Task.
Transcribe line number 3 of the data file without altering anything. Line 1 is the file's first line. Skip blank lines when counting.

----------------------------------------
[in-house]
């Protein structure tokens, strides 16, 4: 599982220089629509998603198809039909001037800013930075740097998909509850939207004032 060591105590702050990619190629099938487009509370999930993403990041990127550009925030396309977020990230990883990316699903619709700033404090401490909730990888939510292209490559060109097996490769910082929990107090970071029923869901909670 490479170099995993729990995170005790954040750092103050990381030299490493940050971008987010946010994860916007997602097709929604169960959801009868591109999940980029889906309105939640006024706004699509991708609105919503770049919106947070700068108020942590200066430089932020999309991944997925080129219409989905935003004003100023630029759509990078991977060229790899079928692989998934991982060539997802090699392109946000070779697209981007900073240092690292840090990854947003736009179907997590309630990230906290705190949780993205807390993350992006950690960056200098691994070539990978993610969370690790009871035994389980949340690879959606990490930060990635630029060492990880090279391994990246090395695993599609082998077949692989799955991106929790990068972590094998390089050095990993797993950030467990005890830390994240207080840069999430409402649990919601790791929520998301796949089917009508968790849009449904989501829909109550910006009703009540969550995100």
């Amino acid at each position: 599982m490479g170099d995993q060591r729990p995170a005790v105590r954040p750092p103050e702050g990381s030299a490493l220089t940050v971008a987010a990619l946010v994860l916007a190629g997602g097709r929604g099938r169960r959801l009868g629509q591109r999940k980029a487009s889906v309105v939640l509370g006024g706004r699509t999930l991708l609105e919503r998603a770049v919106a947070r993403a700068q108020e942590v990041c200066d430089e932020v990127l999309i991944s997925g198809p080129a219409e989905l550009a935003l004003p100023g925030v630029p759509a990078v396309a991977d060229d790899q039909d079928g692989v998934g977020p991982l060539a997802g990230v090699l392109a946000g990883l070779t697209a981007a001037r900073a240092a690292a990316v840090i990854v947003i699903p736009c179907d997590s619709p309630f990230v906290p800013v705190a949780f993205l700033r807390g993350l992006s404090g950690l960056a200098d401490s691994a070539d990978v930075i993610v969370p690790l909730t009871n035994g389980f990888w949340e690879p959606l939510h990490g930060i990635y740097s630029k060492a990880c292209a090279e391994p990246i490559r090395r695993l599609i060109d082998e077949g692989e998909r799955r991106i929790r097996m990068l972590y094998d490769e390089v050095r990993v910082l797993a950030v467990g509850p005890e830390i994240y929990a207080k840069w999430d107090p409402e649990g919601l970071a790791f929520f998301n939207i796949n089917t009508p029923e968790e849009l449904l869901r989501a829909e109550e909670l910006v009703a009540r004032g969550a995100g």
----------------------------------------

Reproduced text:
């Amino acid at each position: 599982m490479g170099d995993q060591r729990p995170a005790v105590r954040p750092p103050e702050g990381s030299a490493l220089t940050v971008a987010a990619l946010v994860l916007a190629g997602g097709r929604g099938r169960r959801l009868g629509q591109r999940k980029a487009s889906v309105v939640l509370g006024g706004r699509t999930l991708l609105e919503r998603a770049v919106a947070r993403a700068q108020e942590v990041c200066d430089e932020v990127l999309i991944s997925g198809p080129a219409e989905l550009a935003l004003p100023g925030v630029p759509a990078v396309a991977d060229d790899q039909d079928g692989v998934g977020p991982l060539a997802g990230v090699l392109a946000g990883l070779t697209a981007a001037r900073a240092a690292a990316v840090i990854v947003i699903p736009c179907d997590s619709p309630f990230v906290p800013v705190a949780f993205l700033r807390g993350l992006s404090g950690l960056a200098d401490s691994a070539d990978v930075i993610v969370p690790l909730t009871n035994g389980f990888w949340e690879p959606l939510h990490g930060i990635y740097s630029k060492a990880c292209a090279e391994p990246i490559r090395r695993l599609i060109d082998e077949g692989e998909r799955r991106i929790r097996m990068l972590y094998d490769e390089v050095r990993v910082l797993a950030v467990g509850p005890e830390i994240y929990a207080k840069w999430d107090p409402e649990g919601l970071a790791f929520f998301n939207i796949n089917t009508p029923e968790e849009l449904l869901r989501a829909e109550e909670l910006v009703a009540r004032g969550a995100g």